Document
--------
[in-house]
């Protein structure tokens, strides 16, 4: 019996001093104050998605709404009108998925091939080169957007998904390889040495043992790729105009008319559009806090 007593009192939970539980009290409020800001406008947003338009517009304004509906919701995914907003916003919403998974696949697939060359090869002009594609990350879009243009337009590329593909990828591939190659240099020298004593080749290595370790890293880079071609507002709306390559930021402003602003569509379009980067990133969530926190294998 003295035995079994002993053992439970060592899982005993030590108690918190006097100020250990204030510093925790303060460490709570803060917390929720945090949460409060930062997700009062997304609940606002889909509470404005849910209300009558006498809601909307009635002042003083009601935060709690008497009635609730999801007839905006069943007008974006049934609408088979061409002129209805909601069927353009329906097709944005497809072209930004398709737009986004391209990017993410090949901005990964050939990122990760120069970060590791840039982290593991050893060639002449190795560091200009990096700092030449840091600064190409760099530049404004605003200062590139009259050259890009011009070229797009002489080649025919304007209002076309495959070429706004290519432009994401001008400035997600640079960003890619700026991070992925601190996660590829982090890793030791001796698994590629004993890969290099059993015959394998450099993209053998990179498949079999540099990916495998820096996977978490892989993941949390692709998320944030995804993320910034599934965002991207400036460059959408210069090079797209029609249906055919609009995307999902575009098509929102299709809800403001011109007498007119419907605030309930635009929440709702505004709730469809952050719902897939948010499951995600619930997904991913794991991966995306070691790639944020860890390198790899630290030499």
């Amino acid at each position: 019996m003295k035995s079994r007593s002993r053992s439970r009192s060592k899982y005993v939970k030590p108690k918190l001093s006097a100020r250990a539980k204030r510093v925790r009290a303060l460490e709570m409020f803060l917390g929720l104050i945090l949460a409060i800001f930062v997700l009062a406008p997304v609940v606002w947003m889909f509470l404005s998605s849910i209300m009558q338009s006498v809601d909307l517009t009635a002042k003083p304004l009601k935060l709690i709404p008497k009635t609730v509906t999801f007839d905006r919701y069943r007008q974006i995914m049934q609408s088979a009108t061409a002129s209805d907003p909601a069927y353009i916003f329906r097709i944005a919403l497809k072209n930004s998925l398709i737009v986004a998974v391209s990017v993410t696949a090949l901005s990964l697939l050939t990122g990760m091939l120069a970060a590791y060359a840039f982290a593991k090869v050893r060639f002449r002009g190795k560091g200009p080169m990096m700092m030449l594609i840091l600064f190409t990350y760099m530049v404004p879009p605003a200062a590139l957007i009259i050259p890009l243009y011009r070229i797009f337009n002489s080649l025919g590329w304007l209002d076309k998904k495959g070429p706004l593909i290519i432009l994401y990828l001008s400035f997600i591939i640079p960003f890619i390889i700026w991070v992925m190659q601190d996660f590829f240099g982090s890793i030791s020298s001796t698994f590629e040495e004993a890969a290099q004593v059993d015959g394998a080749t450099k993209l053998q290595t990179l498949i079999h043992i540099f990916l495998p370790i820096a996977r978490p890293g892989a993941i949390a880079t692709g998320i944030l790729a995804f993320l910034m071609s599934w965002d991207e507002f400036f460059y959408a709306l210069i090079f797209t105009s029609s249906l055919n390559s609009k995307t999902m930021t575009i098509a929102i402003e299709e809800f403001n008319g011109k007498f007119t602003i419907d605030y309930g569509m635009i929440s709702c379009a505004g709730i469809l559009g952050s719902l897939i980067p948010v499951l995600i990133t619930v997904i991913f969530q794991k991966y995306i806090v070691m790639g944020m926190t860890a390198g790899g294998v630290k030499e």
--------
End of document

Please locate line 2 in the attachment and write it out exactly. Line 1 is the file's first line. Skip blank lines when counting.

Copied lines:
């Protein structure tokens, strides 16, 4: 019996001093104050998605709404009108998925091939080169957007998904390889040495043992790729105009008319559009806090 007593009192939970539980009290409020800001406008947003338009517009304004509906919701995914907003916003919403998974696949697939060359090869002009594609990350879009243009337009590329593909990828591939190659240099020298004593080749290595370790890293880079071609507002709306390559930021402003602003569509379009980067990133969530926190294998 003295035995079994002993053992439970060592899982005993030590108690918190006097100020250990204030510093925790303060460490709570803060917390929720945090949460409060930062997700009062997304609940606002889909509470404005849910209300009558006498809601909307009635002042003083009601935060709690008497009635609730999801007839905006069943007008974006049934609408088979061409002129209805909601069927353009329906097709944005497809072209930004398709737009986004391209990017993410090949901005990964050939990122990760120069970060590791840039982290593991050893060639002449190795560091200009990096700092030449840091600064190409760099530049404004605003200062590139009259050259890009011009070229797009002489080649025919304007209002076309495959070429706004290519432009994401001008400035997600640079960003890619700026991070992925601190996660590829982090890793030791001796698994590629004993890969290099059993015959394998450099993209053998990179498949079999540099990916495998820096996977978490892989993941949390692709998320944030995804993320910034599934965002991207400036460059959408210069090079797209029609249906055919609009995307999902575009098509929102299709809800403001011109007498007119419907605030309930635009929440709702505004709730469809952050719902897939948010499951995600619930997904991913794991991966995306070691790639944020860890390198790899630290030499």